Too much text scares readers away: especially a young target audience like mine. Therefore by spacing the paragraphs out and using images... It distracts the reader from the amount of text in the article A 16 year old girl said: “The layout is good because the text is in small blocks making it easy to read” Hyperbolic language, an exciting heading or snappy tagline will make the reader fascinated An 18 year old boy said “The title of the article is superb, "the new EDGE" instantly gets me as a reader questioning as to why this new and upcoming singer/song writer is a cut above the rest" A good piece of journalism flows, relates to the audience and keeps them entertained A 21 year old girl said: “the article helps the reader to imagine the situation and sympathise with the interviewee as well as feeling joyous on their behalf for the success of the music artist" FEATURE ARTICLE
Q6: Technology from the process of constructing my product InDesign, for the formation and composition of the magazine. At first I really struggled using this software but looking back at the tutorials handed out, I began to find easier solutions to text wrap and edit page layouts. I used Photoshop for editing images for my entire magazine. I actually found this very easy because I already had knowledge on how to use it. However trying to download fonts and paintbrushes was a tricky issue that I eventually tackled. 7.2 mega pixel Samsung camera for the taking of my images and Kodak scanner for my mood board and mock-up layouts. This helped me visualise what I wanted my final product to look like. By using various equipment and technology, it enables my music magazine to look 'professional' like any other music magazine on the market.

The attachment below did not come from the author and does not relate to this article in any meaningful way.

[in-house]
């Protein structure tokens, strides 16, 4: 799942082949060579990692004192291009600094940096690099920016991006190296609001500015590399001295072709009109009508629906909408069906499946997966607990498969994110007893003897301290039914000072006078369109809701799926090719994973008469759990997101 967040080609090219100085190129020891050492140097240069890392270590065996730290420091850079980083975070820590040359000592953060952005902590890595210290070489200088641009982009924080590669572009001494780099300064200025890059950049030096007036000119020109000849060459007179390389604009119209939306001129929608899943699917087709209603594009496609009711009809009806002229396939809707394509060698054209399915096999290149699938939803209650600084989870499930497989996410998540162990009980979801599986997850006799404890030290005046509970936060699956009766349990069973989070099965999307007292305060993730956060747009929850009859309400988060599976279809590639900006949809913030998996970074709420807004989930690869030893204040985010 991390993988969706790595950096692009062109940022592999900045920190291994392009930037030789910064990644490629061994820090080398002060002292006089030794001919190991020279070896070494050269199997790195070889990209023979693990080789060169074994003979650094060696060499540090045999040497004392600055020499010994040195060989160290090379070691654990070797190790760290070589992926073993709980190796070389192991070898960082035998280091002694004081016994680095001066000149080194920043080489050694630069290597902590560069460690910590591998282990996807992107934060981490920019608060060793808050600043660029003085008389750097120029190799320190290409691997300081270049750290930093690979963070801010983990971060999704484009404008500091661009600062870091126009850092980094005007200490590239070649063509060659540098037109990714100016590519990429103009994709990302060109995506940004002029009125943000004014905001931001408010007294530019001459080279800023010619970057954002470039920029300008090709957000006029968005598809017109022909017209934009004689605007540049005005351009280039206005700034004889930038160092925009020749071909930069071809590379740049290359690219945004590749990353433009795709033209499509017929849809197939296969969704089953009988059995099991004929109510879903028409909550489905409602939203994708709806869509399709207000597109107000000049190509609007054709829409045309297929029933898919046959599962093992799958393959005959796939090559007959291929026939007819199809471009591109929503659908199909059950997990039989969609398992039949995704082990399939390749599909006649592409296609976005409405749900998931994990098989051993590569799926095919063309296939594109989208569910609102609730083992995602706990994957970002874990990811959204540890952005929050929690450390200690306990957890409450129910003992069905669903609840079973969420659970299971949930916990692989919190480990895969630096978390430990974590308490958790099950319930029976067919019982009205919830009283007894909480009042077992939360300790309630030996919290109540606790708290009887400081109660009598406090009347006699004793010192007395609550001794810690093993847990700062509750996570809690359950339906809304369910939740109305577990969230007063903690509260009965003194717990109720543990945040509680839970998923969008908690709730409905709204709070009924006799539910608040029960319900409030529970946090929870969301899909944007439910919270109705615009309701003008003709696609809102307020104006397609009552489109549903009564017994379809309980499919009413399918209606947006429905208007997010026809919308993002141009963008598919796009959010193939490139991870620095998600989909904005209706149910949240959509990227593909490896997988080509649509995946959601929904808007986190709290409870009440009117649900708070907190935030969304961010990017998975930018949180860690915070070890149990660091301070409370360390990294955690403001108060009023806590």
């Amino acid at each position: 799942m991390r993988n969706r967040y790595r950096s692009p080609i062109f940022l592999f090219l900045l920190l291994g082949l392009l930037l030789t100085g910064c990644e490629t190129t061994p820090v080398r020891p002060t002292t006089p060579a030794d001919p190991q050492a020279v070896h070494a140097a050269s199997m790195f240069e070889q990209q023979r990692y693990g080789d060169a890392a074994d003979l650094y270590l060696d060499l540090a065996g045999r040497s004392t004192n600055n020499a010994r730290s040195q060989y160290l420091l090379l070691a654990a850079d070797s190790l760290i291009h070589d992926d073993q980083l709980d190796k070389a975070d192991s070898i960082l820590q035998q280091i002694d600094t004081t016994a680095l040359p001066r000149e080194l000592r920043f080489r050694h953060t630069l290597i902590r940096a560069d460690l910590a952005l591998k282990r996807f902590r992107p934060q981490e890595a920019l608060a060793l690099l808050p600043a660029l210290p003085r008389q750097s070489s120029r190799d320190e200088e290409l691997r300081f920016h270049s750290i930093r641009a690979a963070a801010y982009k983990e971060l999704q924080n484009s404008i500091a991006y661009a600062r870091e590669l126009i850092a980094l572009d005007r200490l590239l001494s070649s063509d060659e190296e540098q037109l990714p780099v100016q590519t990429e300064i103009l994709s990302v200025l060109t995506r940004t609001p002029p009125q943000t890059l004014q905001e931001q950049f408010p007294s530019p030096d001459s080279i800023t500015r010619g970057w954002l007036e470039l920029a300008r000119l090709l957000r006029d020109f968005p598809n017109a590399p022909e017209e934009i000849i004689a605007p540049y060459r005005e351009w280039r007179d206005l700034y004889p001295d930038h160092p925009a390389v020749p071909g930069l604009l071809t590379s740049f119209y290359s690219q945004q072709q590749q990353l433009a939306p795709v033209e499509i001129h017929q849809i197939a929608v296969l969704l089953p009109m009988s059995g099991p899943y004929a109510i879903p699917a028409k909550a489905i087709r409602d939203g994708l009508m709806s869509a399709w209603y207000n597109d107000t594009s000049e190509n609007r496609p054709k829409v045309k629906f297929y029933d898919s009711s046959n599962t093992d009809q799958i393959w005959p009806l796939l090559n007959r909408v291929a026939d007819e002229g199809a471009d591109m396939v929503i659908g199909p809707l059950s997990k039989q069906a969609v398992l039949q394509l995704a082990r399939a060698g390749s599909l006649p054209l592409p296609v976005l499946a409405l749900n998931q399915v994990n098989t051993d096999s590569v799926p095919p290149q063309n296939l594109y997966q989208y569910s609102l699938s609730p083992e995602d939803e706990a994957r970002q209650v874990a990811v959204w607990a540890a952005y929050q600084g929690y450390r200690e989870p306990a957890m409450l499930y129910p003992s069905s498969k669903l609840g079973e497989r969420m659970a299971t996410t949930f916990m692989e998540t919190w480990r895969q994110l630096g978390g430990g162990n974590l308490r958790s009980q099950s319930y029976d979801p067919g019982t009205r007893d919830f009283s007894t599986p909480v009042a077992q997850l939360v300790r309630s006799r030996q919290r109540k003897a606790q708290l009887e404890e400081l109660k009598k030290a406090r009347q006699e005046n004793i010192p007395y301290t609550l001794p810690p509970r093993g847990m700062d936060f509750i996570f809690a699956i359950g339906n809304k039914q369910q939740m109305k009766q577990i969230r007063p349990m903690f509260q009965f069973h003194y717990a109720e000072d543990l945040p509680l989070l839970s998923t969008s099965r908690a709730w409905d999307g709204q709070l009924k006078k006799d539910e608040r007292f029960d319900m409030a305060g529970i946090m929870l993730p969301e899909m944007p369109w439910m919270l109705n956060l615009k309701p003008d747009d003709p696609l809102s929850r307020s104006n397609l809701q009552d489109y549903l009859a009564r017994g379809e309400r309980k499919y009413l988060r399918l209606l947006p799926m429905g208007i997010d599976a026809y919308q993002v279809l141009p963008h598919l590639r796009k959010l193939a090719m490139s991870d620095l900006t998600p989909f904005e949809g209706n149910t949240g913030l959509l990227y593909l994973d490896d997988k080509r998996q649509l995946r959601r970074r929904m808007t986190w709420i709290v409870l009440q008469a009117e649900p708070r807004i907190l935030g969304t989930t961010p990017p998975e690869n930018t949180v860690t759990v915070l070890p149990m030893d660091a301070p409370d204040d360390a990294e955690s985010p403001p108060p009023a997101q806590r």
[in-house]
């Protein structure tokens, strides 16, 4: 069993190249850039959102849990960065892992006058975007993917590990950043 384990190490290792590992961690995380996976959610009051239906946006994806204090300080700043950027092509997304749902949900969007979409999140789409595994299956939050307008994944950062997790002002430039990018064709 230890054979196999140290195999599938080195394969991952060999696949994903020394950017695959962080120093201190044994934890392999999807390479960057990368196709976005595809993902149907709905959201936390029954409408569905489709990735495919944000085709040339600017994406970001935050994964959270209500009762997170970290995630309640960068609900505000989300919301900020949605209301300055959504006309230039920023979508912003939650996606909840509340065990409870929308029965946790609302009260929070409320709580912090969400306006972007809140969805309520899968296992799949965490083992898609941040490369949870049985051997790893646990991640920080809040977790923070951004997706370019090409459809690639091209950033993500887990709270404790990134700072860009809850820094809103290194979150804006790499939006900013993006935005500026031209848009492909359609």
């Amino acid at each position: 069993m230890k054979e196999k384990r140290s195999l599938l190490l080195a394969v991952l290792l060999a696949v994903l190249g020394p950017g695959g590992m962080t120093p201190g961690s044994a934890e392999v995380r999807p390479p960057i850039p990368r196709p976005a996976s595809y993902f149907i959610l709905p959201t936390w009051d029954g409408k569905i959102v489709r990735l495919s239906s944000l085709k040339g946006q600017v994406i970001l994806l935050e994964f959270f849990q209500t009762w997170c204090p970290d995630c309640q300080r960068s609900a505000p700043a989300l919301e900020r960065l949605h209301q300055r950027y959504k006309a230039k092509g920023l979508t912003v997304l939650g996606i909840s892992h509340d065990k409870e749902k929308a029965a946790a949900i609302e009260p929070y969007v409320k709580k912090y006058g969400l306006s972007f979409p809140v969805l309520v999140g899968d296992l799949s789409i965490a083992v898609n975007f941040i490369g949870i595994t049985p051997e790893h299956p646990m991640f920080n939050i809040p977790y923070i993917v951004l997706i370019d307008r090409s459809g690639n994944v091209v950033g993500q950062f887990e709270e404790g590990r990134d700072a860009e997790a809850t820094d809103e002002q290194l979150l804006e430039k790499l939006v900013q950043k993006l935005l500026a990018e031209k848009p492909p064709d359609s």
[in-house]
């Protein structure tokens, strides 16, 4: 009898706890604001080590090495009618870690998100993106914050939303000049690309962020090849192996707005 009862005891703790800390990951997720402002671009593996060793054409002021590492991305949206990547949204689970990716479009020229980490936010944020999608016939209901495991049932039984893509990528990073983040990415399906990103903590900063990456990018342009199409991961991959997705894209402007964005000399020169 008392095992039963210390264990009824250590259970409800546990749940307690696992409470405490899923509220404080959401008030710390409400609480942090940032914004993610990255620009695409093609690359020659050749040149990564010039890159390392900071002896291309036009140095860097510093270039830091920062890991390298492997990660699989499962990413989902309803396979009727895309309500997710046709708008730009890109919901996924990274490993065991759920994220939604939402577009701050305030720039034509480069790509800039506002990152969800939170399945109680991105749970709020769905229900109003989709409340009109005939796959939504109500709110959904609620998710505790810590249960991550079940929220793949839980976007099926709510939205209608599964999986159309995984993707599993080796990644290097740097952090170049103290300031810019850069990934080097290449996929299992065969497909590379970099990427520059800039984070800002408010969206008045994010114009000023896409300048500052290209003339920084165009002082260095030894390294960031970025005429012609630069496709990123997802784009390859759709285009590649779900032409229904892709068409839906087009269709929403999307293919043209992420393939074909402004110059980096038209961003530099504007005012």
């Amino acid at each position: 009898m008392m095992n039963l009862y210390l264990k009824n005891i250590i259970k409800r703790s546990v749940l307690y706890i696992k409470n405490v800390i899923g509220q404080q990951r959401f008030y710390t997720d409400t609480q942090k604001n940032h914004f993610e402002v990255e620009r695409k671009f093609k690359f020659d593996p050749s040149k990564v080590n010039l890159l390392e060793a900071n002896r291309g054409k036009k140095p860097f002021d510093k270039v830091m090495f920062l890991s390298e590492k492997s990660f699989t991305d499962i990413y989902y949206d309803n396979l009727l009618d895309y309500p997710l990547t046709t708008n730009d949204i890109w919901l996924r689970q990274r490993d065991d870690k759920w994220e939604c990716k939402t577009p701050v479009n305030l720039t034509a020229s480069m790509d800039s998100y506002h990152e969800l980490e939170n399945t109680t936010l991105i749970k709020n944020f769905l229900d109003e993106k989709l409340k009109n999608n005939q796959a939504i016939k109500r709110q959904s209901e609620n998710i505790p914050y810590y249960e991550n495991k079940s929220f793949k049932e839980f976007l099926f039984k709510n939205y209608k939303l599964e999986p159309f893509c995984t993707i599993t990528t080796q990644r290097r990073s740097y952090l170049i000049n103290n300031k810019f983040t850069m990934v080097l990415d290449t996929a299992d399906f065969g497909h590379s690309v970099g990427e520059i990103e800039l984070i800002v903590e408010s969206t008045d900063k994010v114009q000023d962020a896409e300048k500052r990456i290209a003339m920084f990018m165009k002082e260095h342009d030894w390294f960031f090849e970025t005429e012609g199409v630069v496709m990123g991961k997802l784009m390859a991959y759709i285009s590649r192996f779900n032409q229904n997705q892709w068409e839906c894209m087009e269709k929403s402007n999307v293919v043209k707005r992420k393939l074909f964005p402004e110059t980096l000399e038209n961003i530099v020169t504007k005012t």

Using blogger to record my research, planning and evaluation was a good idea to help me continually build up on my progress. On the other hand, I’m very unorganised, therefore on occasions I would simply forget! Using facebook for both my questionnaire and audience feedback was easier than giving my target audience hard copies, it meant that I could ask my Christian friends in London and my cousin in Rome! Using a search engine like Google helps you track down all the research you need. For example, Google helped me find Salem Publishing and Christian music magazines currently on the market.
Preliminary VS. Final Product Colours are too bright and contrasting Image is not cut out properly: lack or precision Image is in high key lighting, well edited and airbrushed Sub-headings are positioned in a slanted angle to give it a more ‘edgy’ look Image is under-worked with hard lighting No straplines
Conclusion Overall I think that my final product is successful. With the use of well composed layouts on all my pages, edited images that look professional as well as establishing a new artist, I could actually see this music magazine on the market. On the other hand, I think that I could have improved on the colour scheme to make it more subtle and sophisticated. After 10 weeks of researching, planning and producing my final product... I am proud to say that Revelation magazine was solely created by me!